Josh Hawley tells Tucker Carlson why he voted against Finland and Sweden joining Nato

The US Senate voted overwhelmingly on Wednesday to approve a treaty to add Sweden and Finland to Nato, amidst Russia’s ongoing invasion of Ukraine. There was only one dissenting voice. Josh Hawley of Missouri was the only senator from either party to oppose the treaty, which passed 95-1.

On Wednesday, Mr Hawley, who is said to be harbouring presidential ambitions in 2024, appeared on Tucker Carlson’s Fox News programme to explain his vote.

“Expanding Nato will not make America stronger and it will not make America safer,” Mr Hawley said. “What it will do is commit us to sending more troops and spending more money and devoting more resources to Europe, and, frankly, I think that’s the wrong choice. Just look at the challenges at home with our border.”

Mr Hawley’s rhetoric reflects the nationalist, non-interventionist approach favoured by many in a Republican Party still very much aligned with the policies of a former president in Donald Trump, who at one point reportedly considered pulling the US out of Nato entirely.

Speaking to a sympathetic audience in Mr Carlson, Mr Hawley argued that the US should be focusing its foreign policy on a percieved threat coming from China.

“Our number one threat is not in Europe, it’s in Asia,” Mr Hawley said. “It’s China. And right now, we are not where we need to be to protect ourselves from China’s rise, to protect ourselves from China’s attempt to take over our economy, to push us around militarily — we’re not in position at all. So my position is, let’s focus on the things that are really in America’s interests.”

Mr Hawley’s vote did not go unnoticed by his colleagues. His fellow Sen Tom Cotton of Arkansas, who is also rumoured to be considering a presidential bid, noted that Mr Hawley’s blanket opposition to Nato expansion appears to be a newfound passion.

“It would be strange indeed for any senator who voted to allow Montenegro or North Macedonia into NATO to turn around and deny membership to Finland and Sweden,” Mr Cotton remarked on the Senate floor during debate on the treaty. “I would love to hear the defense of such a curious vote.”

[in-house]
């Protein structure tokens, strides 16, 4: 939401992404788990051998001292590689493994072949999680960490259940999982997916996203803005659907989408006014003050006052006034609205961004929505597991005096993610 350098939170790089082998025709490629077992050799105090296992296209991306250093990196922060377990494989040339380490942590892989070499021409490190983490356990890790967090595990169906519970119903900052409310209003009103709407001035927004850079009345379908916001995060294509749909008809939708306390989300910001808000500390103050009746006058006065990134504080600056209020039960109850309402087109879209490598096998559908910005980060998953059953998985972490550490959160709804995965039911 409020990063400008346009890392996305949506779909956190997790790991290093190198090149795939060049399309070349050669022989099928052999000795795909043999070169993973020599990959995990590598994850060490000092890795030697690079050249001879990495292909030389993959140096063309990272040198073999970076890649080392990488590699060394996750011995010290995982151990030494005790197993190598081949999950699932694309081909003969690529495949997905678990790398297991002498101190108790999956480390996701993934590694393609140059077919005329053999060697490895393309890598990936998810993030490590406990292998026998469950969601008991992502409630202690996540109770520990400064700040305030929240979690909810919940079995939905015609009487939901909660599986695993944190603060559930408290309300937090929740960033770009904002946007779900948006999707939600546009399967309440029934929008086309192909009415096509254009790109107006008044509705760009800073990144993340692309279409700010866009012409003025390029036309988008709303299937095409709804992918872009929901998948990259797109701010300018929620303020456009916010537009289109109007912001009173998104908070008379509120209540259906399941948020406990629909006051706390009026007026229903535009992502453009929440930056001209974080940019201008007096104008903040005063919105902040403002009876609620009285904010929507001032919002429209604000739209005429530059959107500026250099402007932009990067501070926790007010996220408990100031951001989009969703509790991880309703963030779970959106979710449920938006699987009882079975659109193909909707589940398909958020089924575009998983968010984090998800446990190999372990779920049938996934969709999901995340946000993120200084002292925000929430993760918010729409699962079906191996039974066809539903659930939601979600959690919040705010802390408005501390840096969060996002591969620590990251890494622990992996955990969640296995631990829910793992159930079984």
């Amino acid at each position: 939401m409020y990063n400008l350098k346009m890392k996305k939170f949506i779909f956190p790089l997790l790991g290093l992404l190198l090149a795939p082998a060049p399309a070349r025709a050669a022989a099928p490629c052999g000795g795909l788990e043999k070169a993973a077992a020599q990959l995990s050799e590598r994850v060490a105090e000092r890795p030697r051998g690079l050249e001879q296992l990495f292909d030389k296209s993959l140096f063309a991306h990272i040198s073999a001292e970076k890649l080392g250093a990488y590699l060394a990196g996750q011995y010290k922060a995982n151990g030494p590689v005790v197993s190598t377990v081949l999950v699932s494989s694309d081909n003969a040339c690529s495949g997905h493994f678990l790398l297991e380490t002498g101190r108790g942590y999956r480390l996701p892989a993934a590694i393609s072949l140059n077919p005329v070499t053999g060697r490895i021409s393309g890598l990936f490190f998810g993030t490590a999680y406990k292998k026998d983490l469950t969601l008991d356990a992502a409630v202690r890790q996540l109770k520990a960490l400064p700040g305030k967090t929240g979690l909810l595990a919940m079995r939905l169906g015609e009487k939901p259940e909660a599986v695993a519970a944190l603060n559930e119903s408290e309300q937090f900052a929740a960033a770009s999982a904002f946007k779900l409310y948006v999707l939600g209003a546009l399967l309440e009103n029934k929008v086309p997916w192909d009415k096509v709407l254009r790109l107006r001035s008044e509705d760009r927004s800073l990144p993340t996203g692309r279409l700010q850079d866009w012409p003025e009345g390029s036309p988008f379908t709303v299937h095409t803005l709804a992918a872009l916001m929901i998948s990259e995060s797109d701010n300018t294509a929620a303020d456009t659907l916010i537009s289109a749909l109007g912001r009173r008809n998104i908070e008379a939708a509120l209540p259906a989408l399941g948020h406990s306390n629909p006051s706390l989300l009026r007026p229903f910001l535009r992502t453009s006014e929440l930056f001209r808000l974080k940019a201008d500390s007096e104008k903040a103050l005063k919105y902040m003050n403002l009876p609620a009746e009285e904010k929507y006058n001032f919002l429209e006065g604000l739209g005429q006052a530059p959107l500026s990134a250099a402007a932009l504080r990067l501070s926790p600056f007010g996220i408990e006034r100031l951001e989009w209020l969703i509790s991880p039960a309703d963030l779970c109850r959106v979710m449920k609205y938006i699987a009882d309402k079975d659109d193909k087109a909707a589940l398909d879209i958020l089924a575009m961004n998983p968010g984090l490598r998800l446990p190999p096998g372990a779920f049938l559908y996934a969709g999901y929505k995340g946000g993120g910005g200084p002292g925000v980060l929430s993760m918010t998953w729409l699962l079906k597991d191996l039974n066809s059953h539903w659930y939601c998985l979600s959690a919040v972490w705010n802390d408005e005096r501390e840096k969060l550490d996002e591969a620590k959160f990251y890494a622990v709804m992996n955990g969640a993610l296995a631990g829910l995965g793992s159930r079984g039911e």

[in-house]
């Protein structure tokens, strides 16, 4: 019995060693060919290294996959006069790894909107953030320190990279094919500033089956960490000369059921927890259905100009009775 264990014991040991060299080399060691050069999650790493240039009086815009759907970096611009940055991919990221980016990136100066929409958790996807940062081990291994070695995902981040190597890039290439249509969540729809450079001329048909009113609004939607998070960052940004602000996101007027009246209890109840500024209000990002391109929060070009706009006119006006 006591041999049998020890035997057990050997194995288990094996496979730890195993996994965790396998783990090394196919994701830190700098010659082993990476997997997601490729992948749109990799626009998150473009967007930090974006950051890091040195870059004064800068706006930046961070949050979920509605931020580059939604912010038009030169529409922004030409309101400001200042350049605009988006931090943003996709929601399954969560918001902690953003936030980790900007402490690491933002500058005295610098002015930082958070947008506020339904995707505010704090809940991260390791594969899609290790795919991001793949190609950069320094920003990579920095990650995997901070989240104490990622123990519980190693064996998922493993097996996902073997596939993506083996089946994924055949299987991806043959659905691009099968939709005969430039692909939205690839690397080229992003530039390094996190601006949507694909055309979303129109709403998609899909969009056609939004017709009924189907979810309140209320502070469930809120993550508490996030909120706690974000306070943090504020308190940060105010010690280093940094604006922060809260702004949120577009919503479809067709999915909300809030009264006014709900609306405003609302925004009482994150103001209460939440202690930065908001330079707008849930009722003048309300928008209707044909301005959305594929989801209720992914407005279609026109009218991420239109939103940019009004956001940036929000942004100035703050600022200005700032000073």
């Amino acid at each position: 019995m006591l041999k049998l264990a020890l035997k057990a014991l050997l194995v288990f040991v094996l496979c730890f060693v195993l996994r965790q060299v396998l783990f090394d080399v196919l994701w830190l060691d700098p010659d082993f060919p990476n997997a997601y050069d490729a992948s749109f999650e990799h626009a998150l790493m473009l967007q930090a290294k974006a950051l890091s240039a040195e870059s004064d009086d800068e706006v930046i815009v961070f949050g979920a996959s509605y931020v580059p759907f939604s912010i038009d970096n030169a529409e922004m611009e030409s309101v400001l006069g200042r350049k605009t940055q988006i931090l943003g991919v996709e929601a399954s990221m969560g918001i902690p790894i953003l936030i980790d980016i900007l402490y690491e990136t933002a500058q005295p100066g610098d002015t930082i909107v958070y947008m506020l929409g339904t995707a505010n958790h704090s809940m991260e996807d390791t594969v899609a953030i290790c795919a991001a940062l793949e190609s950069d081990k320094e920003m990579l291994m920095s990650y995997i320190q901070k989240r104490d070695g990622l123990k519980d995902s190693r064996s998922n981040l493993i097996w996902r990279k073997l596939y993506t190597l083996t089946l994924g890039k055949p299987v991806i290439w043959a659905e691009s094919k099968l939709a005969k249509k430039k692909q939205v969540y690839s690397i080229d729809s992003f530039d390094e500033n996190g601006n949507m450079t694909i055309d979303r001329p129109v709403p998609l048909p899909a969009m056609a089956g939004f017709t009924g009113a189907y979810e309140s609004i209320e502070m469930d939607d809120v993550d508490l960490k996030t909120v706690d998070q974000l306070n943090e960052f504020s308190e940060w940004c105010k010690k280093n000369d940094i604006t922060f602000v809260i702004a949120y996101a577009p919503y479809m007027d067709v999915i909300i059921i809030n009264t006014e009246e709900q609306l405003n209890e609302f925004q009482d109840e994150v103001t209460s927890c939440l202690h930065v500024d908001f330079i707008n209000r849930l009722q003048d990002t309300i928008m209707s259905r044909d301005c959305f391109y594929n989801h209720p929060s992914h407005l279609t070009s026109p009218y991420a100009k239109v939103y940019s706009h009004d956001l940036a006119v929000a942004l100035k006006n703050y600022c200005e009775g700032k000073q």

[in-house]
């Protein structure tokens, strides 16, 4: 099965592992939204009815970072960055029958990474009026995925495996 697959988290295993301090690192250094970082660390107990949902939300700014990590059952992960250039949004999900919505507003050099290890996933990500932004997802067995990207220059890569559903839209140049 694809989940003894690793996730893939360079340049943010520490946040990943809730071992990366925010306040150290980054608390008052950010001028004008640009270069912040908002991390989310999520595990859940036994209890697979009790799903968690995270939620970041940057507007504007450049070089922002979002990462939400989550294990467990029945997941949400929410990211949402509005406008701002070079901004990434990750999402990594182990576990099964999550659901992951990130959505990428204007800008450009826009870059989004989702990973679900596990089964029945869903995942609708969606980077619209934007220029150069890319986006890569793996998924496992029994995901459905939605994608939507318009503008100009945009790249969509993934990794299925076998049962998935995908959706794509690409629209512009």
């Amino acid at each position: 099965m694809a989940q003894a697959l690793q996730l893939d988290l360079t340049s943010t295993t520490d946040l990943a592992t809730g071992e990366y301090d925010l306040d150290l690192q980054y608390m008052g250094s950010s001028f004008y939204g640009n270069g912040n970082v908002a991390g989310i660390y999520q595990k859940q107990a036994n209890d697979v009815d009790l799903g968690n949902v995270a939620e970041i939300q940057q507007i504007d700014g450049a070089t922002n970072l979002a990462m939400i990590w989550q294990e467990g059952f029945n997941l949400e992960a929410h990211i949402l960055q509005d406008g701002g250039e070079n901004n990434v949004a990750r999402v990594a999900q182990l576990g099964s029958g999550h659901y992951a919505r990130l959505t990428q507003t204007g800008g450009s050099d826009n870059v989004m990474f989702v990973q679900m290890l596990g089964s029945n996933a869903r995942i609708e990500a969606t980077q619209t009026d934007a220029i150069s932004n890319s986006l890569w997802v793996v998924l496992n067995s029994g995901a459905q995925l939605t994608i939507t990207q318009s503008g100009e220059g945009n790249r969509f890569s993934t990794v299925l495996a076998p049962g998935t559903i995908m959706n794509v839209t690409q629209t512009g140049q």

Mr Hawley did not oppose adding either Montenegro or North Macedonia joining the alliance in recent years, and Mr Cotton noted that Sweden and Finland are both considerably larger countries than Montenegro or North Macedonia and “far more strategically situated” given their proximity to Russia.

In his Fox News appearance, Mr Hawley framed his vote as a decision to focus American resources in the US rather than spreading them out abroad.

“I sure do hear a lot about other people who care a lot about other nations’ borders but don’t seem to care a whole lot about ours, and I hear a lot of people pay lip service to the fact that China wants to dominate our trade, wants to take away our jobs, wants to rip off our technology and take our workers, but they’re not willing to do anything about it,” Mr Hawley said.

It is also possible, of course, that Mr Hawley felt his vote could be a political wedge issue with the other Senate Republicans lining up presidential bids, including Mr Cotton, Ted Cruz of Texas, Marco Rubio of Florida, and Tim Scott of South Carolina, all voting in favour of expanding the alliance.